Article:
Viewed from another aspect, the present invention is directed to an apparatus for assembling a first object to a second object with a predetermined force. The apparatus comprises means for supporting the first object and means for moving the second object relative to the first object. The moving means has a driven member and a floating member. The driven member and the floating member are coupled to each other with a deflecting member. The floating member is adapted to hold the second object. The driven member has a distance sensor coupled thereto. The distance sensor is adapted to measure a displacement of the floating member relative to the driven member. The sensor is coupled to a control means adapted to move the driven member to place the second object into contact with the first object and continue the movement of the driven member until the sensor has measured a predetermined displacement of the floating member relative to the driven member.

Viewed from yet another aspect, the present invention is directed to an apparatus for facilitating the bonding of a semiconductor device to a substrate via an adhesive interface therebetween. The apparatus comprises means for supporting the substrate and means for moving the semiconductor device relative to the substrate. The moving means has a driven member and a floating member. The driven member and the floating member are coupled to each other with a deflecting member. The floating member is adapted to hold the semiconductor device. The driven member has a distance sensor coupled thereto. The distance sensor is adapted to measure a displacement of the floating member relative to the driven member. The sensor is coupled to a control means adapted to move the driven member to place the semiconductor device into contact with an adhesive interface formed on the substrate and continue the movement of the driven member until the sensor has measured a predetermined displacement of the floating member relative to the driven member.

The invention will be better understood from the following detailed description taken in consideration with the accompanying drawings and claims.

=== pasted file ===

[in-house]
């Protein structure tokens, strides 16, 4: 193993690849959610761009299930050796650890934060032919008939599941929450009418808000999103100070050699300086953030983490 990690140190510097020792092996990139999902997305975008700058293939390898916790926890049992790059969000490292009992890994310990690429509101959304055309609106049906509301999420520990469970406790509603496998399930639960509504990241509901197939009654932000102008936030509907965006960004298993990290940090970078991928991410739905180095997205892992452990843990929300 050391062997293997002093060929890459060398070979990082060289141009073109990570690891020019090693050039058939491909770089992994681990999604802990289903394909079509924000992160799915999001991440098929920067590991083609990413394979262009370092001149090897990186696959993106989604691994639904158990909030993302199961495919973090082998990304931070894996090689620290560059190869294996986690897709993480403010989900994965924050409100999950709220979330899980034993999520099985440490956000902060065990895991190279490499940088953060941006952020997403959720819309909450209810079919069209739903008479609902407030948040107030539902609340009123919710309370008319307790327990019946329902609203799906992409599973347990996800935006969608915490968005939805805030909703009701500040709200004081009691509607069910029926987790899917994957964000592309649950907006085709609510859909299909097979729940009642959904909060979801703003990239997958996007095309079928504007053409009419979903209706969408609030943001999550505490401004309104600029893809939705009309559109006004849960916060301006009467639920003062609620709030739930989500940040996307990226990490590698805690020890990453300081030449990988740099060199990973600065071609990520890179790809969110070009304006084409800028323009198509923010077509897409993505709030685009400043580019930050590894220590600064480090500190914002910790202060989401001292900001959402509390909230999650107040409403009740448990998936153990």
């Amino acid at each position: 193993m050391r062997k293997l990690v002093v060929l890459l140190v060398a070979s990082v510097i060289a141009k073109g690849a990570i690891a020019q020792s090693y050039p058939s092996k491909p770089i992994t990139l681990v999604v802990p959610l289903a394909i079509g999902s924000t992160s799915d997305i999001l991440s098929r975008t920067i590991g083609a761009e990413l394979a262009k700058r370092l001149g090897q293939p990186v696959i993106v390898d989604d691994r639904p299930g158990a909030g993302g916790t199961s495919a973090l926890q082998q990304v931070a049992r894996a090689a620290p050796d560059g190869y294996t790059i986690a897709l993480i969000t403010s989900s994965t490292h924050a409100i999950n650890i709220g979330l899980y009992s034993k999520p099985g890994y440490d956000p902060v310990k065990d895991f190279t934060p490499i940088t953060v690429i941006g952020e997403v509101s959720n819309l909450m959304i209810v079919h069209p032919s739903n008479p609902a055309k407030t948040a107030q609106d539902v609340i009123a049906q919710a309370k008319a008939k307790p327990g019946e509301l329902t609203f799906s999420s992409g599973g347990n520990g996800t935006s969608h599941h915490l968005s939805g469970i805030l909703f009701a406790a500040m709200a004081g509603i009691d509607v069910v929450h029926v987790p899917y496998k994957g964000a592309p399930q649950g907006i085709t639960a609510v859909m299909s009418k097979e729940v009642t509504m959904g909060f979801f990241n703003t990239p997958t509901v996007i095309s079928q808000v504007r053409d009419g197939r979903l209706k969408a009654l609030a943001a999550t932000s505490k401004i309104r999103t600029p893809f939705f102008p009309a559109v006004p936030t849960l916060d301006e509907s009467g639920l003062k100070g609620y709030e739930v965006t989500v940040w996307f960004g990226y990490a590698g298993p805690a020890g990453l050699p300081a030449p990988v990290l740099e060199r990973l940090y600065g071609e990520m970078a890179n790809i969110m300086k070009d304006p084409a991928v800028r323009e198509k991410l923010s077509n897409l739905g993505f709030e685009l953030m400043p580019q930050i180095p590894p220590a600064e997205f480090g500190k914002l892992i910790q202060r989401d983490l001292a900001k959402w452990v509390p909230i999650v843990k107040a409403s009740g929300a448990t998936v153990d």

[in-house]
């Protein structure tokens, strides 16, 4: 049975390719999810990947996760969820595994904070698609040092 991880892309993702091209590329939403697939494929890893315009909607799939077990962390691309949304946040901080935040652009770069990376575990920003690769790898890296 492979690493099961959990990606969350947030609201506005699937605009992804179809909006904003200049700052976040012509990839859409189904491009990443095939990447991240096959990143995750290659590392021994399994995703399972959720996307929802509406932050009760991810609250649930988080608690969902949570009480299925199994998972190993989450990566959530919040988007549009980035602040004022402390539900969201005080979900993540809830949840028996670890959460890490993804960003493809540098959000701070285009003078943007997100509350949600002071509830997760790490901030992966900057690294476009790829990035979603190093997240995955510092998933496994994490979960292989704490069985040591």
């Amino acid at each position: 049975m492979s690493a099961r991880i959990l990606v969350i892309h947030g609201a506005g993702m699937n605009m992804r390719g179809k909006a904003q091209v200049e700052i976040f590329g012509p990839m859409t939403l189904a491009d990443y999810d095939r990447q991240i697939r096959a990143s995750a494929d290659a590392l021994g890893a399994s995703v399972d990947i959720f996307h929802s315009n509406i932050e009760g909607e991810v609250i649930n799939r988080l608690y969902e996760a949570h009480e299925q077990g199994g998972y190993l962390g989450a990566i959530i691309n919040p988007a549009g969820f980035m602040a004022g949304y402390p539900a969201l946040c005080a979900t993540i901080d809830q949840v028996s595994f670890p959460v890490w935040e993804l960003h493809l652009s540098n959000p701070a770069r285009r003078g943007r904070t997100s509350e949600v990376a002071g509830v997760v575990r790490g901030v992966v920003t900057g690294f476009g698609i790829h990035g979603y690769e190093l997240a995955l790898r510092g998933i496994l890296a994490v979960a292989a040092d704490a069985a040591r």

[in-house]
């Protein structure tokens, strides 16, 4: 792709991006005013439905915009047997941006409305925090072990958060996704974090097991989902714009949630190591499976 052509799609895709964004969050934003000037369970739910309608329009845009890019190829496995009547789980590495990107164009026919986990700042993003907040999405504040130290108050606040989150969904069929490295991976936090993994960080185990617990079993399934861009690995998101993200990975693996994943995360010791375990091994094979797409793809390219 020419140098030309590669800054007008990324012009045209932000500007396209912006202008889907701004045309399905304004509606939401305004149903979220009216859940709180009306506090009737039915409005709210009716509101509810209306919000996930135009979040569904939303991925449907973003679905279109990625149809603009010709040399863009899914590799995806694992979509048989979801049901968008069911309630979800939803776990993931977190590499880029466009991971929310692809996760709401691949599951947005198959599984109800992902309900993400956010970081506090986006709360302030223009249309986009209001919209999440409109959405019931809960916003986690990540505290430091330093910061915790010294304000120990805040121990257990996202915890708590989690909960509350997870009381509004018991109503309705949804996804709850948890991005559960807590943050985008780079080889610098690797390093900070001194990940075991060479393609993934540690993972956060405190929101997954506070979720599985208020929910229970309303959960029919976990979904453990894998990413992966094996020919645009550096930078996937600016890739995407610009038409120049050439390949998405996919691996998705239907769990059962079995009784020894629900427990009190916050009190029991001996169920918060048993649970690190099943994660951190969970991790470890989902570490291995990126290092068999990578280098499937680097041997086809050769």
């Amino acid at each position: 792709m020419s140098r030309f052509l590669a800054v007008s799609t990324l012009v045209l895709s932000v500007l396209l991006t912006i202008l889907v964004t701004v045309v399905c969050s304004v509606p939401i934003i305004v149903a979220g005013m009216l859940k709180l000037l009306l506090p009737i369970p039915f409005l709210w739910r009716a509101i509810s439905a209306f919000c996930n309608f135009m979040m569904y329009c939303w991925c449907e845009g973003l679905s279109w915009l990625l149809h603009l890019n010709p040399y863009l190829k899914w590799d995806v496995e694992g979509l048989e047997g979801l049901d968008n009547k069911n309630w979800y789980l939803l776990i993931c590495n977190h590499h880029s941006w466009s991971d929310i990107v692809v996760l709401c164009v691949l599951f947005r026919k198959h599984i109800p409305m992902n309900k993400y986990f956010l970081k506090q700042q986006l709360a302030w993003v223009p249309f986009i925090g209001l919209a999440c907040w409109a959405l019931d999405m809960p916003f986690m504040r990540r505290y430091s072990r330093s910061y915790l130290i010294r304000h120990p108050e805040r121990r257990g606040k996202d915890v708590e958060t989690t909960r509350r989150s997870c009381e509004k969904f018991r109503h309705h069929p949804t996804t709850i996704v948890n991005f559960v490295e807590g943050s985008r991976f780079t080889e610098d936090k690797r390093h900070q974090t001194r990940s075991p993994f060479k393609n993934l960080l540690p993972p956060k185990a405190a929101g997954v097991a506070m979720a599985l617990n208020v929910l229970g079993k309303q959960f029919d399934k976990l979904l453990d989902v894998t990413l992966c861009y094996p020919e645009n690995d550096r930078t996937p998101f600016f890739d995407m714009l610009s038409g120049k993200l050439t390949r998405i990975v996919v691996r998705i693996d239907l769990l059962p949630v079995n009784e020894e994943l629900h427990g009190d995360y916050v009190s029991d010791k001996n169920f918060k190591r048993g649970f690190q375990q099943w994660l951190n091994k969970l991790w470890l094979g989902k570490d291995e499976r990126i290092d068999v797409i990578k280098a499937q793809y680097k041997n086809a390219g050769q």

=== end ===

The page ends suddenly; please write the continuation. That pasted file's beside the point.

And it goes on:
BRIEF DESCRIPTION OF THE DRAWINGS

FIG. 1 is a front view of a prior art arrangement of a support or substrate with a device placed on the peak of a dot of adhesive which is the first dot of a row of such dots formed therebehind;

FIG. 2 is an exemplary top view of the prior art arrangement of FIG. 1;

FIG. 3 is a front view of the prior art arrangement of FIG. 1 showing a possible result after the adhesive dots have been thermally cured;

FIG. 4 is a front view of an arrangement of a support or substrate with a device placed on the peaks of a first and a second dot of adhesive which are the first dots of a first and second row of adhesive dots, respectively, formed therebehind, which arrangement can be advantageously produced with the present invention;

FIG. 5 is an exemplary top view of the arrangement of FIG. 4;

FIG. 6 is a front view of the arrangement of FIG. 4 showing the result after the adhesive dots in both rows have been thermally cured;

FIG. 7 is a front view of an arrangement of a support or substrate with a device mounted on the peak of a line of adhesive which is the first line of a plurality of substantially parallel lines of adhesive formed therebehind, which arrangement can be advantageously produced with the present invention;

FIG. 8 is an exemplary top view of the arrangement of FIG. 7;

FIG. 9 is a front view of the arrangement of FIG. 7 showing the result after the adhesive lines have been thermally cured;

FIG. 10 is a top view of an exemplary arrangement of a portion of a support of substrate with three closely-spaced, side-by-side, staggered or overlapping devices positioned on a combination of a row of dots of adhesive and parallel lines of adhesive, which arrangement can be advantageously produced with the present invention;